|Looking south at Zeigler House Inn, prominently|
situated on world famous Jones Street,
located at the southeast corner of Barnard Street.
Today, Savannah mansions meld into Savannah vacation ideas and are daily visual gifts to the public. We share thanks to Savannah historic district's home owners' passion and resources to renovate and share the charm of one of America's most beautiful cities. Zeigler House Inn, privately owned and built by prominent lumber merchant Solomon Zeigler (circa 1856) is one of the mansions that extends a humanizing, civilized effect to the Savannah scene.
SAVANNAH ARCHITECTURE SPARED “SCORCHED EARTH POLICY" TO BECOME THE CHRISTMAS GIFT IN 1864 TO U.S. PRESIDENT LINCOLN.
Named among Savannah top attractions, the Savannah National Historic Landmark District consists of the pre-Civil War section of Savannah and is significant for its city plan and remarkable architecture.
Top Savannah points of interest were spared the ravages of war.
Famously, on December 22, 1864, as the Civil War entered its final months, Union Gen. William Tecumseh Sherman sent a message to President Abraham Lincoln notifying him that he had captured the city of Savannah, Georgia, thereby completing his 300-mile “March to the Sea” that had begun in Atlanta on November 16, 1864. Sherman’s message was published in the December 26, 1864, edition of The New York Times. It read, “I beg to present you as a Christmas gift, the city of Savannah, with one hundred and fifty heavy guns and plenty of ammunition, and also about twenty-five thousand bales of cotton.” Source: The Learning Network, New York Times
Historians Walter J. Fraser, Jr., and Richard H. Haunton point to English architect William Jay of Bath for influencing Savannah's scene and citizens' social civilities.
Three of the Savannah mansions designed by visionary Jay and built for affluent visionaries in the early 1800s are museums, now open to the public.
"Jay's mansions [were] designed for the wealthy of Savannah.... His architecture influenced Savannah's landscape, which, in turn, influenced both Savannahians and visitors, as did the city's design." - Source: "Savannah In the Old South" by Walter J. Fraser, Jr., with a footnote to Richard H. Haunton, "Savannah in the 1850s".Designed in the Regency style, Telfair Academy of Arts and Sciences (circa 1818) situated on the northwest Trust Lot on Telfair Square features also Greek and Roman architecture through expansion and renovations. Two high style Regency residences are Owens-Thomas House (circa 1816 - 1819) on Oglethorpe Square's northeast Trust Lot, and Ships of the Sea Museum in the Scarborough House.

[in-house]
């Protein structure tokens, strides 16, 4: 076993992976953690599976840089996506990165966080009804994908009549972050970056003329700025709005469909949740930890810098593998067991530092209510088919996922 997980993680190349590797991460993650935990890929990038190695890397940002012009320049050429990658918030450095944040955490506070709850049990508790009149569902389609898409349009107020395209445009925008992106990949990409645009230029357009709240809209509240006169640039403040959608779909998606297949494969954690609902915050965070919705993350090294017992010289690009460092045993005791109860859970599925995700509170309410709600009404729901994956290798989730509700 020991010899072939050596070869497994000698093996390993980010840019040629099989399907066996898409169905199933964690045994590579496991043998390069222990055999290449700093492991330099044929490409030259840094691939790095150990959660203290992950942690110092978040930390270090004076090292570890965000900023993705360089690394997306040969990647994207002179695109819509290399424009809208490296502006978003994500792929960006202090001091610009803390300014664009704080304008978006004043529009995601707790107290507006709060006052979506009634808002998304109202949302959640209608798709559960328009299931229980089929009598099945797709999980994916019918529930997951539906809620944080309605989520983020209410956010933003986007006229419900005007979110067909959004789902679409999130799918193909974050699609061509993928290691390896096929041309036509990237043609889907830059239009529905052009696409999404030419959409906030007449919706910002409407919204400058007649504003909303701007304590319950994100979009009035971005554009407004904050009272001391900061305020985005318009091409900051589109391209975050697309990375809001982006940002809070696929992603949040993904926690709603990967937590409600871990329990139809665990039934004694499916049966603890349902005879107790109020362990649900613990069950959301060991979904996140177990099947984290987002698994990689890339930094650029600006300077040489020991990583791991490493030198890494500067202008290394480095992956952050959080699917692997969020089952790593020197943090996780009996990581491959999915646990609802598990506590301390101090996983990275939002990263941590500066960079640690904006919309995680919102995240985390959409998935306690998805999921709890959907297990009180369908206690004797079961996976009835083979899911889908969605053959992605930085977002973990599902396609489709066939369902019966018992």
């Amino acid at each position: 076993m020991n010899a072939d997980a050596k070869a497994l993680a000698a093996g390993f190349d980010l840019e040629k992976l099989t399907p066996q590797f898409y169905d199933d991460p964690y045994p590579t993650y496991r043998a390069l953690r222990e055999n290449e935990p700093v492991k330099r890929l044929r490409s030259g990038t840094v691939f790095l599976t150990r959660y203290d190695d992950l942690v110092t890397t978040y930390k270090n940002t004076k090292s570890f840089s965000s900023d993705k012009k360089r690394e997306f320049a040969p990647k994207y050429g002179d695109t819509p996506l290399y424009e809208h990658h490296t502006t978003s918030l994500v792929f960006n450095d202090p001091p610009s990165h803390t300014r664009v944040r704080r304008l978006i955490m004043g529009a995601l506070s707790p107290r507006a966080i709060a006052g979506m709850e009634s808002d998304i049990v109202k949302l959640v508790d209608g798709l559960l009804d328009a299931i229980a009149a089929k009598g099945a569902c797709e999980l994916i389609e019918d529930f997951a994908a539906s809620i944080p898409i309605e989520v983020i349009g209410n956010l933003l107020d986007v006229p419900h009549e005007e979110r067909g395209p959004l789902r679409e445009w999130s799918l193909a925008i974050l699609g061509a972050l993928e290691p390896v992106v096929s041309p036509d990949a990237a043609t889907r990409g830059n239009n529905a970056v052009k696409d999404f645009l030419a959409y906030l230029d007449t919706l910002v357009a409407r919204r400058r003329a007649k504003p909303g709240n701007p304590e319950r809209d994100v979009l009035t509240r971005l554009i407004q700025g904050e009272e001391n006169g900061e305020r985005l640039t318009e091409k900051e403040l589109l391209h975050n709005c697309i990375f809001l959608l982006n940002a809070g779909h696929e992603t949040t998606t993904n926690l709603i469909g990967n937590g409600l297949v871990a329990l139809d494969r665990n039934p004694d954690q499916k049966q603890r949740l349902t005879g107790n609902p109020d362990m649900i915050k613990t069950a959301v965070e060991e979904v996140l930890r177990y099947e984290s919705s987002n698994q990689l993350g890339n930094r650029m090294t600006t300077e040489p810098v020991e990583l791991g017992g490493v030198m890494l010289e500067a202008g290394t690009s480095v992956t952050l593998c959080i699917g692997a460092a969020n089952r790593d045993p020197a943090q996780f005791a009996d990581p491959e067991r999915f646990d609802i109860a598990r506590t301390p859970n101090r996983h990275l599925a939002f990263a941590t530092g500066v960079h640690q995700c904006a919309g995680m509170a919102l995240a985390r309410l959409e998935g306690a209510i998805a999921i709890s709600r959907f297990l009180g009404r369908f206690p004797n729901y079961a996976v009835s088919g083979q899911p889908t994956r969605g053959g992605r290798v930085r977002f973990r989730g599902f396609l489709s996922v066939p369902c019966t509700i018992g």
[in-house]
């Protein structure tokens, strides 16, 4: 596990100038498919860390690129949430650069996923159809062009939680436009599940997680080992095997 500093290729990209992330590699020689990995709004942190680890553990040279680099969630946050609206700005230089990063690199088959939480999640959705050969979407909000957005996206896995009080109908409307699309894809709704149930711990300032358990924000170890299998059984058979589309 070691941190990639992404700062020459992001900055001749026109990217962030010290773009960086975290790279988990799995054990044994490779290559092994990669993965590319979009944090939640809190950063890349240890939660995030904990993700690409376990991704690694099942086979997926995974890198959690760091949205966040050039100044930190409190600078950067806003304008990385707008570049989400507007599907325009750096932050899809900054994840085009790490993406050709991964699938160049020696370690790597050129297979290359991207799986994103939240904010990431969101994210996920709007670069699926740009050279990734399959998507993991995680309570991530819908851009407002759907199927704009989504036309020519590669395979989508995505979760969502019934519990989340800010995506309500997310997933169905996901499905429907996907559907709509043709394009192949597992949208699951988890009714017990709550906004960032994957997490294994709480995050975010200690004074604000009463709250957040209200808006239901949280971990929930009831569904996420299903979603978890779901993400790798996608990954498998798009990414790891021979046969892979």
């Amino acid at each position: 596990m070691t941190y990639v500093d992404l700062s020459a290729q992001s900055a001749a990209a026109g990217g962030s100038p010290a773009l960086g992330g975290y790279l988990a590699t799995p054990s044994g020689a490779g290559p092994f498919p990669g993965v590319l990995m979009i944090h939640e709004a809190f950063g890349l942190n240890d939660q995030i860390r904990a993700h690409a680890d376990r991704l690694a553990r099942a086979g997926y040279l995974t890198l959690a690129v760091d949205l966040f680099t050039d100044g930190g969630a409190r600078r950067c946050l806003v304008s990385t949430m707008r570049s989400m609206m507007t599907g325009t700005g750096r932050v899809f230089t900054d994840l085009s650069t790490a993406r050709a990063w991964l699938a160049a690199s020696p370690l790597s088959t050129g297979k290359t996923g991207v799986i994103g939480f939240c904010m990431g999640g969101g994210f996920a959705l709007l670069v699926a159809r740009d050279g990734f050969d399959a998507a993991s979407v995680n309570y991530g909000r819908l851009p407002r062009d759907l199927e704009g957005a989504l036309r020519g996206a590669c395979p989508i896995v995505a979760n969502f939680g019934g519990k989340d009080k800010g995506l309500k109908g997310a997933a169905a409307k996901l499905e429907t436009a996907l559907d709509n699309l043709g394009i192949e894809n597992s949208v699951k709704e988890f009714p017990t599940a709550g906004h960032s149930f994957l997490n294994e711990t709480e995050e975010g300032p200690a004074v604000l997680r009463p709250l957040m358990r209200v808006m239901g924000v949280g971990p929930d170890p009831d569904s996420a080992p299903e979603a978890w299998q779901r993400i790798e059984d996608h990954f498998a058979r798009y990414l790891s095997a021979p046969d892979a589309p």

Amid the mansion architecture, the exterior iron work, facing south, captures our attention.
Is the southern gaze a subtle repeat of Georgia founder James Oglethorpe's concern to watch toward the south for Spanish invasion? Union Army forces, too, approached Savannah from the south, with a breach at Fort McAllister on the Ogeechee River in Richmond Hill, Georgia.
|Telfair Mansion's Window Iron Work |
(Photo: Library of Congress,
December 30, 1936)
Owens-Thomas House. The Richardson House, as it was originally known after its first owner (cotton merchant and banker Richard Richardson and his wife Francis Bolton), is North America's preeminent example of period English Regency architecture. Three years after the house’s completion, Richardson suffered financial losses and sold his house, which later came under possession of the Bank of the United States.
|Richardson-Maxwell-Owens-Thomas House. |
Photo: L. D. Andrew, December 30, 1936,
side porch (south), Library of Congress
|William Scarborough House, now Ships of the Sea|
Museum, view of south porch.
Photo: Library of Congress
The Savannah Historic District was made a National Historic Landmark on November 13, 1966, in conjunction with its listing in the National Register of Historic Places.
ABOUT ZEIGLER HOUSE INN
Featured on "Wheel of Fortune", Zeigler House Inn was fully renovated in 2002. This upscale mansion now a romantic getaway inn on magnificent Jones Street in uptown Savannah's historic district serves stately bed and breakfast lodging with delicious cuisine (compliments of caterer-turned-innkeeper Jackie Heinz, a southern 'steel magnolia' from Kentucky). With French-inspired decor -- a nod to Revolutionary hero, General Marquis de Lafayette -- the 7 private suites and private rooms afford Europe-meets-Savannah style, plus southern comforts for a leisure trip and/or business travel enhanced with local flair. Each of private suites and rooms uniquely features a private kitchen or kitchenette, plus private bath.
Contact: 121 West Jones Street, Savannah, Georgia USA 31401; Phone: 866-233-5307; email email@example.com; zeiglerhouseinn.com
Copyright © 2016 Zeigler House Inn.